But bipartisanship is far harder on even seemingly easier legislation, or things that previously brought consensus. To get an idea of just how quickly those political winds can shift and sour, one does not have to look far back. The $2.2 Trillion CARES Act was a historically large and successful piece of legislation, with members acting quickly to come together in an emergency, learning the lesson of moving too small and too slow in the Great Recession. Not a single member of Congress voted against it. Right now, both Democrats and Republicans are talking about pandemic aid as only including the American Rescue Plan: Democrats want to take credit for helping the economy alone (and ignore that Republicans helped under the Trump administration), and Republicans want to highlight deficits and inflation (and ignore that their previous votes also have caused deficits). They should all be taking a victory lap; it’s concerning that they’re not. Claiming credit for helping constituents is in legislators’ very DNA, and when they don’t want to do this it does not bode well for lawmaking in the future.
After much consternation, an attempted linkage with the infrastructure bill, and the herding of many cats, the House passed their version of Build Back Better on November 19 on a 220-213 vote, receiving no Republican votes to then see it languish in the Senate. Both Sens. Sinema and Manchin raised a series of objections, with Manchin seeming to deal it a death blow in late December. The President’s budget, just dropped this past Monday, notably carries barely a whisper of BBB. When the White House is not pushing their heretofore signature legislation in a budget Congress considers a messaging document, that is a damning signal indeed. The question of what could be passed via reconciliation before the next Congress is an open one; no clear path appears for BBB. Voting rights legislation is another unrealized major policy priority that looks unlikely, at least in the forms favored by proponents. Of course, a president’s legacy is more than legislation passed: the heartbreaking situation in Afghanistan and the still unfolding tragedy in Ukraine, with its many implications, are other considerations.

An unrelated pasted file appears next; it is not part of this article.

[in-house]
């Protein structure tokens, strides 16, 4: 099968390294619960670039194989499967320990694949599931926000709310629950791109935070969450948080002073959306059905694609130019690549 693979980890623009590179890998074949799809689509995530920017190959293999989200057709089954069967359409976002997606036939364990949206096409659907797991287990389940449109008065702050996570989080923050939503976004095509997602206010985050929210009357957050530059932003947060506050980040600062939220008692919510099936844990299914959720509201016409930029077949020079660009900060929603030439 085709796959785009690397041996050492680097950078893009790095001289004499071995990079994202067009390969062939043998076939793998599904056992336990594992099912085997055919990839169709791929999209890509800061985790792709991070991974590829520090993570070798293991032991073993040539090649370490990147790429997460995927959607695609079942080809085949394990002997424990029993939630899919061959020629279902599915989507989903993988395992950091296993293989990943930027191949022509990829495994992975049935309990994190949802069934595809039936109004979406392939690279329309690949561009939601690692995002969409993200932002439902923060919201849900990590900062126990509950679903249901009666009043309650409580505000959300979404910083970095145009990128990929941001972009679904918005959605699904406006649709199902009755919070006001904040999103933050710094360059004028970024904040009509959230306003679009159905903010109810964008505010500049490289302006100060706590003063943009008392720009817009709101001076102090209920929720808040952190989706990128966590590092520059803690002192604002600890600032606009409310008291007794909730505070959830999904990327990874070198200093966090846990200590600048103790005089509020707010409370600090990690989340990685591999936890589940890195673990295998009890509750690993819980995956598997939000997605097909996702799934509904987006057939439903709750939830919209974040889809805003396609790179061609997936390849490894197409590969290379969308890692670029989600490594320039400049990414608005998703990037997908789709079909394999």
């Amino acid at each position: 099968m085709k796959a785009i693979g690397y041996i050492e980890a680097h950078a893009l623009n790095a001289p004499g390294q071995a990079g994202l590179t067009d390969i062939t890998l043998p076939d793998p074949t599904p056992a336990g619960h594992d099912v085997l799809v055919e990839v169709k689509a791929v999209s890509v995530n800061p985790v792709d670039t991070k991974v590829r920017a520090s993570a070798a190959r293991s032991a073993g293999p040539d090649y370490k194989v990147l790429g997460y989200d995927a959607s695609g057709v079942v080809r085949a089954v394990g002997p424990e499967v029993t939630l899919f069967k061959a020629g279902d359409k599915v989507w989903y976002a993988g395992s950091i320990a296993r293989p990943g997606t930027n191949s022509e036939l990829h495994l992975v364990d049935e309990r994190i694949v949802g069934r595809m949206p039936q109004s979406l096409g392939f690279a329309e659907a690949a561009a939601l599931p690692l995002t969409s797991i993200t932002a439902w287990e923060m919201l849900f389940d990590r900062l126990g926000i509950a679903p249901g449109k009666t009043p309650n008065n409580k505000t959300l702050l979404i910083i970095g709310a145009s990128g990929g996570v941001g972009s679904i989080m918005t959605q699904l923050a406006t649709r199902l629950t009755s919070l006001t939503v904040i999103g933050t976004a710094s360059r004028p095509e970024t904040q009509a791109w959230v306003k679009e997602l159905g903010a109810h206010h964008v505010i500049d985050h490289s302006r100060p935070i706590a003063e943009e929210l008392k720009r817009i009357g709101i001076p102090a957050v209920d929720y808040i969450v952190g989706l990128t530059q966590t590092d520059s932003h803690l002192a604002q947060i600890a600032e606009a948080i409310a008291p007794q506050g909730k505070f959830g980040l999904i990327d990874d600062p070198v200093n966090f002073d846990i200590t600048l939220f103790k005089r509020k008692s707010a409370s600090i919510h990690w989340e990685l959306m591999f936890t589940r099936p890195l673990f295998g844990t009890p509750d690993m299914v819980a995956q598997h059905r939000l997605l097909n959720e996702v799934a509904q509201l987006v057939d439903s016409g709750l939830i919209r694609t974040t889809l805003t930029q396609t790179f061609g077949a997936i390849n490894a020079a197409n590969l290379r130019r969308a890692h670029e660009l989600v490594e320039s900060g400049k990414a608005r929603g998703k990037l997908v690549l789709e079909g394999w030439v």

We can look forward further than the present moment. The three ways of viewing a legacy above are not typically synthesized (indeed, partisanship is a problematic concept for Skowronek’s political time). But if we consider our highly partisan Congress and our narrowly-divided Senate, and the over-reliance on reconciliation to pass major legislation, the likelihood of major policies, especially containing social spending, are unlikely to remake the country in a new political era. The bigger policies that do pass, whether because of ten-year windows limiting the deficits reconciliation can incur (legislation is not permanent with these sunset provisions), or because legislators sunset costly provisions even earlier, hoping for later political capital to extend them, means that such policies easily disappear. Thus partisanship and institutional (dys)function block the creation of the sort of new era liberal commentators conceive, with a more European-style safety net. If we are to create a new political era, it will be distinguished by other factors.
It’s entirely possible that the writing was on the wall. Tremendous challenges confronted Biden at his inauguration, with a 50-50 Senate that included Sens. Manchin and Sinema. The messaging of Democratic Party leaders and the coverage they received often did not reflect this. I regularly teach a Public Policy Process course at GU’s McCourt School, and I had my students take bets on the size of the administration’s signature effort, Build Back Better, in late September 2021. I’m proud to say that their guesses better reflected the actual legislative veto players than much of the press. We watched the legislation languish—and finally, in late February, it was time to just call it and declare the lowest guess the winner. (Congrats, Sam!) While many things besides legislation can define an administration, and there are real accomplishments Biden can point to, his intended signature policies may come out, not with a bang but a whimper.